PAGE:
US president Barack Obama has told Israelis that the US has significant capabilities to prevent Iran from obtaining a nuclear weapon and that he was keeping all options on the table.
In an interview with Israeli television broadcast yesterday, ahead of his visit next week, Obama said the US estimated it would take Iran “over a year or so” to develop a nuclear weapon, once Tehran decided to pursue one.
He also acknowledged the differences he has had with Benjamin Netanyahu, the Israeli prime minister, but said the foundation of bilateral ties was strong, as was his commitment to Israel’s security.
He said that he and Netanyahu shared a “terrific, business-like relationship”, and referred to the Israeli leader as Bibi, his popular nickname.
Regarding the long-stalled peace process with the Palestinians, Obama spoke somewhat vaguely, saying he was coming to listen during meetings he would hold with Netanyahu and palestinian president Mahmoud Abbas.
Obama’s first presidential visit to Israel comes at the onset of spring — the “red line” previously set by Netanyahu for attacking Iran’s nuclear sites.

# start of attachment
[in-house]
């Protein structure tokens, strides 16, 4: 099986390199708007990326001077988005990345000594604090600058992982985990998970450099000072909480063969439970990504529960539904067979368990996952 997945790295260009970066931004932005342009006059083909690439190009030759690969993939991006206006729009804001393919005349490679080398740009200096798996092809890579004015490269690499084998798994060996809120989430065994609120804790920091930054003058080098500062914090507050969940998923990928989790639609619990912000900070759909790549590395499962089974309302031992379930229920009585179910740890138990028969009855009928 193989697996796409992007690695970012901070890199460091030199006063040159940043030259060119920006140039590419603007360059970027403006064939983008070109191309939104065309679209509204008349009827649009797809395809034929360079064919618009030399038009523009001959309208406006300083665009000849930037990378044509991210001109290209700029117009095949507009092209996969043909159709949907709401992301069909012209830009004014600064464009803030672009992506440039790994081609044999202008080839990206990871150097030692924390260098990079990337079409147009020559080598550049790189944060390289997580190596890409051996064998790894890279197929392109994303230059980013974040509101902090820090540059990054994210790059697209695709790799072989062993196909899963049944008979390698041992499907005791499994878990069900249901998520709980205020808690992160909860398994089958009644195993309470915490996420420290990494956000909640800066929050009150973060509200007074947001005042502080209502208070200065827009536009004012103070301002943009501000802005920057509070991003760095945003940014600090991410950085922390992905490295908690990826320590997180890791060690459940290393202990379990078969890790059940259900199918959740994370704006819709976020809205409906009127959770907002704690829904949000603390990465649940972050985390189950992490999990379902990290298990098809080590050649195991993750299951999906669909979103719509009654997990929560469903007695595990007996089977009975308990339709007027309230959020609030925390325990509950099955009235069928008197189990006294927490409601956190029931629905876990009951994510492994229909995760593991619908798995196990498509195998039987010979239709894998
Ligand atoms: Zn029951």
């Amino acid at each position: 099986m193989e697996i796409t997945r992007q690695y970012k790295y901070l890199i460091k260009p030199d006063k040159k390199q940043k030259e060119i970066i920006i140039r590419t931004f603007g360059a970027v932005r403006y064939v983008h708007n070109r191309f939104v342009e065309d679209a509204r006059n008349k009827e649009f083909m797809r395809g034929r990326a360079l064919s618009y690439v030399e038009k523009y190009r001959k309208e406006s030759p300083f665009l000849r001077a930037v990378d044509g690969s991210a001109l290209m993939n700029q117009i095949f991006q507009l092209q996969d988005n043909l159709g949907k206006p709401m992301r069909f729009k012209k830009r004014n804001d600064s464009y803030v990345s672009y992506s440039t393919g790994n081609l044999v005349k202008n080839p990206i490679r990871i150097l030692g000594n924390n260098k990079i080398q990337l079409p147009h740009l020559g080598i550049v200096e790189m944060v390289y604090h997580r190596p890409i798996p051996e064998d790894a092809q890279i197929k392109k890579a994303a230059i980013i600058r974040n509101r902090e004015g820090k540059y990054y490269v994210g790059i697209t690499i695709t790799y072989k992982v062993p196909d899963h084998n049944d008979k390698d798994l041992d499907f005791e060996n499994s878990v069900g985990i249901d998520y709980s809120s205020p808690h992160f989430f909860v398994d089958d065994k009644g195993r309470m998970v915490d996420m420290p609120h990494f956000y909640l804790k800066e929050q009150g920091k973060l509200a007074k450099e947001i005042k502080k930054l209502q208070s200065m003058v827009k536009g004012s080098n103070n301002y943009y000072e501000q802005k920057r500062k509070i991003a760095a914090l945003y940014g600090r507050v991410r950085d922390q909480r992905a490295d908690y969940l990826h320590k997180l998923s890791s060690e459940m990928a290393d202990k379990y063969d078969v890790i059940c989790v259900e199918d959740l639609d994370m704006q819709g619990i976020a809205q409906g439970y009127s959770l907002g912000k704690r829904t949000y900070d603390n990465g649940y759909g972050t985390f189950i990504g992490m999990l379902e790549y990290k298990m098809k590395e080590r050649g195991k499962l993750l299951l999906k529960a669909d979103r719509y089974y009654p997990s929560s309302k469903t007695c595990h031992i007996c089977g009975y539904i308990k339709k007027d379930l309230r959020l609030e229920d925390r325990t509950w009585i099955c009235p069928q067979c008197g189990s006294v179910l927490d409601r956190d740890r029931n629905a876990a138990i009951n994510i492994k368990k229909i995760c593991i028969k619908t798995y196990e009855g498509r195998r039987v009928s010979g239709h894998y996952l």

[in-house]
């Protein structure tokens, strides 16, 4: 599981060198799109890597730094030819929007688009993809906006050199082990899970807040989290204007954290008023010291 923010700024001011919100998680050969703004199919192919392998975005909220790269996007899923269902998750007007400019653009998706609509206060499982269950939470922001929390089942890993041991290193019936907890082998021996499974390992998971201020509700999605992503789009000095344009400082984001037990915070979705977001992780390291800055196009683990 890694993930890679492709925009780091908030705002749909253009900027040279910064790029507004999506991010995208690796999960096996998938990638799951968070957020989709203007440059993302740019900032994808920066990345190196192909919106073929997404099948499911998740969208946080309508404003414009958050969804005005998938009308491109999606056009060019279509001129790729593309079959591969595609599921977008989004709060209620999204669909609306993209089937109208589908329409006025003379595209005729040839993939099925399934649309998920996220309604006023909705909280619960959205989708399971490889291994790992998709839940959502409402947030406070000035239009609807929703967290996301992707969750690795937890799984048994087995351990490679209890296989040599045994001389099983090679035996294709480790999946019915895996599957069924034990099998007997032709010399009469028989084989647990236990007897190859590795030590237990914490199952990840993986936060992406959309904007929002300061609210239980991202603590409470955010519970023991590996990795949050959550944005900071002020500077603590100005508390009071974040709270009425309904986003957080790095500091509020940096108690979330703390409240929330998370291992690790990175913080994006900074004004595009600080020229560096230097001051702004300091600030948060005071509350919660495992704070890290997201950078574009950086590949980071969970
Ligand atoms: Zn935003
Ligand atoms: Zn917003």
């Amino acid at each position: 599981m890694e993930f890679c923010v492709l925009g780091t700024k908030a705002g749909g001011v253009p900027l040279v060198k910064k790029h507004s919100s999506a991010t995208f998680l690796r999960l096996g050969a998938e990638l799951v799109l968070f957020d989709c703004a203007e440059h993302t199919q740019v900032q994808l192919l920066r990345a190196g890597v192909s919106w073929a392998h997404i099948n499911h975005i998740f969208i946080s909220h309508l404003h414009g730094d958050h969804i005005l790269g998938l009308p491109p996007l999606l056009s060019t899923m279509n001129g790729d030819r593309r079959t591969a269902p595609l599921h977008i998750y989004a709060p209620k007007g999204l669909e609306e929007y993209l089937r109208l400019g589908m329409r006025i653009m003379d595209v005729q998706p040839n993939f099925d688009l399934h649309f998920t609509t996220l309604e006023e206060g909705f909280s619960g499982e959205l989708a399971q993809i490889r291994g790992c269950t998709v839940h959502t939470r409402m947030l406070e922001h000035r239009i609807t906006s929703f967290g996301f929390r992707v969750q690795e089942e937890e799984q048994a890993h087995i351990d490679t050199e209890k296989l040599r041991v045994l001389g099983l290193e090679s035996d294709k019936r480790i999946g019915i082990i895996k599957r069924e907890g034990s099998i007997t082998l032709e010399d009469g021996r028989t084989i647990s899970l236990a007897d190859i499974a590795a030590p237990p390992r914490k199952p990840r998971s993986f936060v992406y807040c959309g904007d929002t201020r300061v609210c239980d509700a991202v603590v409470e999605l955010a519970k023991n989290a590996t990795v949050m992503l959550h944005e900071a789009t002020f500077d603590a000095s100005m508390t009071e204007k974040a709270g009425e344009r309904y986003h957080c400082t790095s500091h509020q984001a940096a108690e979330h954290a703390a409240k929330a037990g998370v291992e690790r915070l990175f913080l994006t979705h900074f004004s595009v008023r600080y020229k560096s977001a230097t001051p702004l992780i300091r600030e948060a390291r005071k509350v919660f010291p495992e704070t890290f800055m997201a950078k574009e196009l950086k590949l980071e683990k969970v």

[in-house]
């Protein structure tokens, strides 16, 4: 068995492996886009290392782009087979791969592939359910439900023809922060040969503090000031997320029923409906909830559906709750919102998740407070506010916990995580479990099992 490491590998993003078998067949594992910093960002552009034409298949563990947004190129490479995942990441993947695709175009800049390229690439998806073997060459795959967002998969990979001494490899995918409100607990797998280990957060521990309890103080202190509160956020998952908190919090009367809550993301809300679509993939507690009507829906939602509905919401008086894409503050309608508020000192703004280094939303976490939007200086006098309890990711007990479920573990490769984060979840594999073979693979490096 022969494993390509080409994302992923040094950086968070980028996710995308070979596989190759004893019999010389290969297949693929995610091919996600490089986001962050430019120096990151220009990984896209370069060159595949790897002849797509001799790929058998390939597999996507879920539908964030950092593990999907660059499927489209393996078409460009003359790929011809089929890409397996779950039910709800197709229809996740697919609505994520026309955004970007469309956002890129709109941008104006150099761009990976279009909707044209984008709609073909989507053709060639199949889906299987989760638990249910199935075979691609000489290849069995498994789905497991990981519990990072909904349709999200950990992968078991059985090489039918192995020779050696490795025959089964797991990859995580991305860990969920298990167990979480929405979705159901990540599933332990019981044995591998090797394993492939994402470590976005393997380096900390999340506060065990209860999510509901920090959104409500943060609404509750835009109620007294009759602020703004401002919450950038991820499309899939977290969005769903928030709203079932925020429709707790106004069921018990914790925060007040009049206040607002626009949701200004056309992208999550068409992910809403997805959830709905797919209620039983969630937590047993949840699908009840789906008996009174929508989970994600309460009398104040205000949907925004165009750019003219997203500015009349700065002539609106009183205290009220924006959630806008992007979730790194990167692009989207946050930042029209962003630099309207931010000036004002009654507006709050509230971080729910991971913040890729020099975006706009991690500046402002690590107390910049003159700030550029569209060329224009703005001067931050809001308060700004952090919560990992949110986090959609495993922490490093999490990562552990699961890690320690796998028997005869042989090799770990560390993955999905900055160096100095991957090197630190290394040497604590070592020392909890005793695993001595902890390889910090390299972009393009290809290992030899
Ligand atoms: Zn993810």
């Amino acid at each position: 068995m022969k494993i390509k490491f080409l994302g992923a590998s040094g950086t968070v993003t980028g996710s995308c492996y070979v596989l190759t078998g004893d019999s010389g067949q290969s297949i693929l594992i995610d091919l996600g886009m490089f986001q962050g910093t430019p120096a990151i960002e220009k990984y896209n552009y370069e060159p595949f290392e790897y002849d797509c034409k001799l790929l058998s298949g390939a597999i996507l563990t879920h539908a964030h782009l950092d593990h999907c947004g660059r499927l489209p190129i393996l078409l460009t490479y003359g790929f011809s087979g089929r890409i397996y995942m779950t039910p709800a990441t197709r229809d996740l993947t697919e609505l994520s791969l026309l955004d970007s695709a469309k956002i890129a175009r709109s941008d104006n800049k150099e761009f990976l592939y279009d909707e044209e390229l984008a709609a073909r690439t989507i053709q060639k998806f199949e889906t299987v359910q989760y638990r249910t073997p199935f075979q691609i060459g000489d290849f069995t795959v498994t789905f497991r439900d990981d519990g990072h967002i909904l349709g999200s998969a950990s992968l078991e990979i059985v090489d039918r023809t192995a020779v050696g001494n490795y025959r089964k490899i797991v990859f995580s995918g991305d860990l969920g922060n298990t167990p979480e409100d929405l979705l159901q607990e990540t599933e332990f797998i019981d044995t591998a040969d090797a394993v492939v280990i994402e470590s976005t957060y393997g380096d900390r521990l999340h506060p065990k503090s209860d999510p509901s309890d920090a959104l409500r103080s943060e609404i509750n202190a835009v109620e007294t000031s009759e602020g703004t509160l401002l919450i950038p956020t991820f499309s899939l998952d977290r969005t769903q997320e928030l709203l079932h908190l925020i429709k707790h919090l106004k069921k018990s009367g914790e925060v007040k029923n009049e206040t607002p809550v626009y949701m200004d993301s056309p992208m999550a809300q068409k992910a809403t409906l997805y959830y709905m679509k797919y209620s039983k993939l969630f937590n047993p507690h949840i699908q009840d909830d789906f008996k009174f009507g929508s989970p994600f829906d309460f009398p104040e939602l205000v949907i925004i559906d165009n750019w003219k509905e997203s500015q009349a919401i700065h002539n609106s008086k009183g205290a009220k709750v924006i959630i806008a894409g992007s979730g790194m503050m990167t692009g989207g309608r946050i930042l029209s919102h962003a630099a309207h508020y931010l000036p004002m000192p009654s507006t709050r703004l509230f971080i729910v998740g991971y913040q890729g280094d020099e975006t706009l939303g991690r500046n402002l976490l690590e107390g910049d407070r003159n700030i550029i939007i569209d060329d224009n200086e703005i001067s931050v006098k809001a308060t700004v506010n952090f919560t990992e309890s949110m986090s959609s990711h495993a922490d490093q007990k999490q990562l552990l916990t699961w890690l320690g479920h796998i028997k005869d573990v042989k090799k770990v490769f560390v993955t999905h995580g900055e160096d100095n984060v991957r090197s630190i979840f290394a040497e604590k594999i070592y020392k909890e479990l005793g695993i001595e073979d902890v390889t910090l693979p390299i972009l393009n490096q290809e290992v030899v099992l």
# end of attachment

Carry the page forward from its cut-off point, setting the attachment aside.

Iran denies it is seeking a bomb and says its nuclear programme is solely for peaceful purposes.
“We think that it would take over a year or so for Iran to actually develop a nuclear weapon, but obviously we don’t want to cut it too close,” Obama said.
Asked if he would order an attack on Iran should diplomacy fail, he said: “When I say that all options are on the table, all options are on the table.
“The US obviously has significant capabilities but our goal here is to make sure that Iran does not possess a nuclear weapon that could threaten Israel or could trigger an arms race in the region.”
Obama faces the challenge of overcoming Israeli suspicions that have lingered since his early days in office when he pressed Netanyahu for a freeze on settlement expansion and launched a short-lived outreach to Tehran, Israel’s arch-foe.
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